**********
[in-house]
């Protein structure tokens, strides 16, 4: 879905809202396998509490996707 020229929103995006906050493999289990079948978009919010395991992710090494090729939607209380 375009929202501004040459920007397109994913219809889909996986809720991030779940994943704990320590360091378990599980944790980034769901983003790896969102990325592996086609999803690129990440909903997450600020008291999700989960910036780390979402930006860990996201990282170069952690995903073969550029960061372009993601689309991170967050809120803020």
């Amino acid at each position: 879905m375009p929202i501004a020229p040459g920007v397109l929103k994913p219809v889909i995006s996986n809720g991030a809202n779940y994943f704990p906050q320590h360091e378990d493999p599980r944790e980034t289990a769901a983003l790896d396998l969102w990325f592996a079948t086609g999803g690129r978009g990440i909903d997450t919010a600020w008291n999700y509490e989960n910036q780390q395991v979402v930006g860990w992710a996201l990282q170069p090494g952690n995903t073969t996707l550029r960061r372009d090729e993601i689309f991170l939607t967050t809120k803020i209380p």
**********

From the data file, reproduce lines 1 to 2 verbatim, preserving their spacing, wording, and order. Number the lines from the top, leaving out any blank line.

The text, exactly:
[in-house]
């Protein structure tokens, strides 16, 4: 879905809202396998509490996707 020229929103995006906050493999289990079948978009919010395991992710090494090729939607209380 375009929202501004040459920007397109994913219809889909996986809720991030779940994943704990320590360091378990599980944790980034769901983003790896969102990325592996086609999803690129990440909903997450600020008291999700989960910036780390979402930006860990996201990282170069952690995903073969550029960061372009993601689309991170967050809120803020």